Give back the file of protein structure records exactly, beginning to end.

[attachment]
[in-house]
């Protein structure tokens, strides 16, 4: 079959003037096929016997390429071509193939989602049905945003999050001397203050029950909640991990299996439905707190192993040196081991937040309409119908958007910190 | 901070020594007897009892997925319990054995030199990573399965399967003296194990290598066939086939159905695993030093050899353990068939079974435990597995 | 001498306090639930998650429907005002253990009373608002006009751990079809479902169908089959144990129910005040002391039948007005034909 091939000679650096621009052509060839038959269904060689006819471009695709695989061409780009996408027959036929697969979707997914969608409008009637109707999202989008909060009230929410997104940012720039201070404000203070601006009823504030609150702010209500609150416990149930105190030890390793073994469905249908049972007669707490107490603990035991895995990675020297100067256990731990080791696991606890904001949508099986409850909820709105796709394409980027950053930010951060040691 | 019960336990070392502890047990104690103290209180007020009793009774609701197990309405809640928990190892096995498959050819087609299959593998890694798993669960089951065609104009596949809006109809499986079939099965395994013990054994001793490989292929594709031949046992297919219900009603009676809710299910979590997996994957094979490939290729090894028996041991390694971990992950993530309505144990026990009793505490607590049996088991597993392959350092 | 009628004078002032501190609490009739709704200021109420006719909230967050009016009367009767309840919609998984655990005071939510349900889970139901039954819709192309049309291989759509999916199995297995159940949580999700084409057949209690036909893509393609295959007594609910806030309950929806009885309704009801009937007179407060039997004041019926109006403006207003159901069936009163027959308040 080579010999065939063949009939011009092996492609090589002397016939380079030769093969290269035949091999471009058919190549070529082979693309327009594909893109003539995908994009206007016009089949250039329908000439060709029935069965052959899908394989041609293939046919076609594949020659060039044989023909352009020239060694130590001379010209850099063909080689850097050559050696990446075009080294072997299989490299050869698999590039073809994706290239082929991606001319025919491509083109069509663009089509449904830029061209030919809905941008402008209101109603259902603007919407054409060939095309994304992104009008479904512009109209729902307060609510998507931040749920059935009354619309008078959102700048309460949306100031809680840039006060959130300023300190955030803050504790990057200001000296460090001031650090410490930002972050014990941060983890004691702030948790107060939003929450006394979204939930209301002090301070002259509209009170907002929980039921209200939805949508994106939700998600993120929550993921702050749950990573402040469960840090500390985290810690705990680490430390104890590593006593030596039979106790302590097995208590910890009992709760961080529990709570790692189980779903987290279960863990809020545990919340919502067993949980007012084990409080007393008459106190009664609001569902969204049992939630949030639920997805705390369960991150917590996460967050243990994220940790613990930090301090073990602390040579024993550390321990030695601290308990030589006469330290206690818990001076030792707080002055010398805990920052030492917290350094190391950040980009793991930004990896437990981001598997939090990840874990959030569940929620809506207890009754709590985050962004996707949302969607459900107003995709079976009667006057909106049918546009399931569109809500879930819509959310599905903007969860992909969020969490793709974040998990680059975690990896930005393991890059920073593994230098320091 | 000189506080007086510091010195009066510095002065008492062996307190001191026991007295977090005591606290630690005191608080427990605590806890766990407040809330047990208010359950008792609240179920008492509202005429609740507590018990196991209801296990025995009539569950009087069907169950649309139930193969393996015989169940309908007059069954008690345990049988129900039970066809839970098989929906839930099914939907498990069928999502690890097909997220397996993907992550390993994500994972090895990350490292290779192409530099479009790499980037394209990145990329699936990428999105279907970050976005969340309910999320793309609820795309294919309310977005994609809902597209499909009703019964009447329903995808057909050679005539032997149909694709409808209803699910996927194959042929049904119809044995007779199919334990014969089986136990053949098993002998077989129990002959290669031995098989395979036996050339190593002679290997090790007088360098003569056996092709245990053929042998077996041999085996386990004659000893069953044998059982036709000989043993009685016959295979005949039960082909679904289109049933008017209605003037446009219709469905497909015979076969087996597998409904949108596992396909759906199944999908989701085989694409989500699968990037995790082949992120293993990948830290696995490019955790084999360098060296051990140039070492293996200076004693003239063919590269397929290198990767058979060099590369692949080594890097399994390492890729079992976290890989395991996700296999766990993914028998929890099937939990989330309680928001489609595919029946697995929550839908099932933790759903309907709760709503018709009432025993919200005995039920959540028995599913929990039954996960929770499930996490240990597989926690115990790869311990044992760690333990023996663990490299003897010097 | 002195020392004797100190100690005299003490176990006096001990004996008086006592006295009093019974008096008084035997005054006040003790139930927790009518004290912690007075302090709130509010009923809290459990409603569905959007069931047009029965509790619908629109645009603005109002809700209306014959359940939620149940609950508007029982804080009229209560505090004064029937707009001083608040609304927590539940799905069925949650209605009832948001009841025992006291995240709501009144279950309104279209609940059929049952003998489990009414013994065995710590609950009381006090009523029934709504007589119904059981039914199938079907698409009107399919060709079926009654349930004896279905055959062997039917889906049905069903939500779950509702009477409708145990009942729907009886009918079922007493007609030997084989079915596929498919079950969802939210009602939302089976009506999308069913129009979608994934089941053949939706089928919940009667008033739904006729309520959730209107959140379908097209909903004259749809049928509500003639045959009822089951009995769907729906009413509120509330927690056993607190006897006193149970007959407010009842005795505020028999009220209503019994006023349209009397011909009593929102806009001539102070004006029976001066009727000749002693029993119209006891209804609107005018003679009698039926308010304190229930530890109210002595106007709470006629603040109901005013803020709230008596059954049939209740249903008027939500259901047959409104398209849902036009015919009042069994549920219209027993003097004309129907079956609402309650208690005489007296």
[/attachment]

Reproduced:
[in-house]
């Protein structure tokens, strides 16, 4: 079959003037096929016997390429071509193939989602049905945003999050001397203050029950909640991990299996439905707190192993040196081991937040309409119908958007910190 | 901070020594007897009892997925319990054995030199990573399965399967003296194990290598066939086939159905695993030093050899353990068939079974435990597995 | 001498306090639930998650429907005002253990009373608002006009751990079809479902169908089959144990129910005040002391039948007005034909 091939000679650096621009052509060839038959269904060689006819471009695709695989061409780009996408027959036929697969979707997914969608409008009637109707999202989008909060009230929410997104940012720039201070404000203070601006009823504030609150702010209500609150416990149930105190030890390793073994469905249908049972007669707490107490603990035991895995990675020297100067256990731990080791696991606890904001949508099986409850909820709105796709394409980027950053930010951060040691 | 019960336990070392502890047990104690103290209180007020009793009774609701197990309405809640928990190892096995498959050819087609299959593998890694798993669960089951065609104009596949809006109809499986079939099965395994013990054994001793490989292929594709031949046992297919219900009603009676809710299910979590997996994957094979490939290729090894028996041991390694971990992950993530309505144990026990009793505490607590049996088991597993392959350092 | 009628004078002032501190609490009739709704200021109420006719909230967050009016009367009767309840919609998984655990005071939510349900889970139901039954819709192309049309291989759509999916199995297995159940949580999700084409057949209690036909893509393609295959007594609910806030309950929806009885309704009801009937007179407060039997004041019926109006403006207003159901069936009163027959308040 080579010999065939063949009939011009092996492609090589002397016939380079030769093969290269035949091999471009058919190549070529082979693309327009594909893109003539995908994009206007016009089949250039329908000439060709029935069965052959899908394989041609293939046919076609594949020659060039044989023909352009020239060694130590001379010209850099063909080689850097050559050696990446075009080294072997299989490299050869698999590039073809994706290239082929991606001319025919491509083109069509663009089509449904830029061209030919809905941008402008209101109603259902603007919407054409060939095309994304992104009008479904512009109209729902307060609510998507931040749920059935009354619309008078959102700048309460949306100031809680840039006060959130300023300190955030803050504790990057200001000296460090001031650090410490930002972050014990941060983890004691702030948790107060939003929450006394979204939930209301002090301070002259509209009170907002929980039921209200939805949508994106939700998600993120929550993921702050749950990573402040469960840090500390985290810690705990680490430390104890590593006593030596039979106790302590097995208590910890009992709760961080529990709570790692189980779903987290279960863990809020545990919340919502067993949980007012084990409080007393008459106190009664609001569902969204049992939630949030639920997805705390369960991150917590996460967050243990994220940790613990930090301090073990602390040579024993550390321990030695601290308990030589006469330290206690818990001076030792707080002055010398805990920052030492917290350094190391950040980009793991930004990896437990981001598997939090990840874990959030569940929620809506207890009754709590985050962004996707949302969607459900107003995709079976009667006057909106049918546009399931569109809500879930819509959310599905903007969860992909969020969490793709974040998990680059975690990896930005393991890059920073593994230098320091 | 000189506080007086510091010195009066510095002065008492062996307190001191026991007295977090005591606290630690005191608080427990605590806890766990407040809330047990208010359950008792609240179920008492509202005429609740507590018990196991209801296990025995009539569950009087069907169950649309139930193969393996015989169940309908007059069954008690345990049988129900039970066809839970098989929906839930099914939907498990069928999502690890097909997220397996993907992550390993994500994972090895990350490292290779192409530099479009790499980037394209990145990329699936990428999105279907970050976005969340309910999320793309609820795309294919309310977005994609809902597209499909009703019964009447329903995808057909050679005539032997149909694709409808209803699910996927194959042929049904119809044995007779199919334990014969089986136990053949098993002998077989129990002959290669031995098989395979036996050339190593002679290997090790007088360098003569056996092709245990053929042998077996041999085996386990004659000893069953044998059982036709000989043993009685016959295979005949039960082909679904289109049933008017209605003037446009219709469905497909015979076969087996597998409904949108596992396909759906199944999908989701085989694409989500699968990037995790082949992120293993990948830290696995490019955790084999360098060296051990140039070492293996200076004693003239063919590269397929290198990767058979060099590369692949080594890097399994390492890729079992976290890989395991996700296999766990993914028998929890099937939990989330309680928001489609595919029946697995929550839908099932933790759903309907709760709503018709009432025993919200005995039920959540028995599913929990039954996960929770499930996490240990597989926690115990790869311990044992760690333990023996663990490299003897010097 | 002195020392004797100190100690005299003490176990006096001990004996008086006592006295009093019974008096008084035997005054006040003790139930927790009518004290912690007075302090709130509010009923809290459990409603569905959007069931047009029965509790619908629109645009603005109002809700209306014959359940939620149940609950508007029982804080009229209560505090004064029937707009001083608040609304927590539940799905069925949650209605009832948001009841025992006291995240709501009144279950309104279209609940059929049952003998489990009414013994065995710590609950009381006090009523029934709504007589119904059981039914199938079907698409009107399919060709079926009654349930004896279905055959062997039917889906049905069903939500779950509702009477409708145990009942729907009886009918079922007493007609030997084989079915596929498919079950969802939210009602939302089976009506999308069913129009979608994934089941053949939706089928919940009667008033739904006729309520959730209107959140379908097209909903004259749809049928509500003639045959009822089951009995769907729906009413509120509330927690056993607190006897006193149970007959407010009842005795505020028999009220209503019994006023349209009397011909009593929102806009001539102070004006029976001066009727000749002693029993119209006891209804609107005018003679009698039926308010304190229930530890109210002595106007709470006629603040109901005013803020709230008596059954049939209740249903008027939500259901047959409104398209849902036009015919009042069994549920219209027993003097004309129907079956609402309650208690005489007296």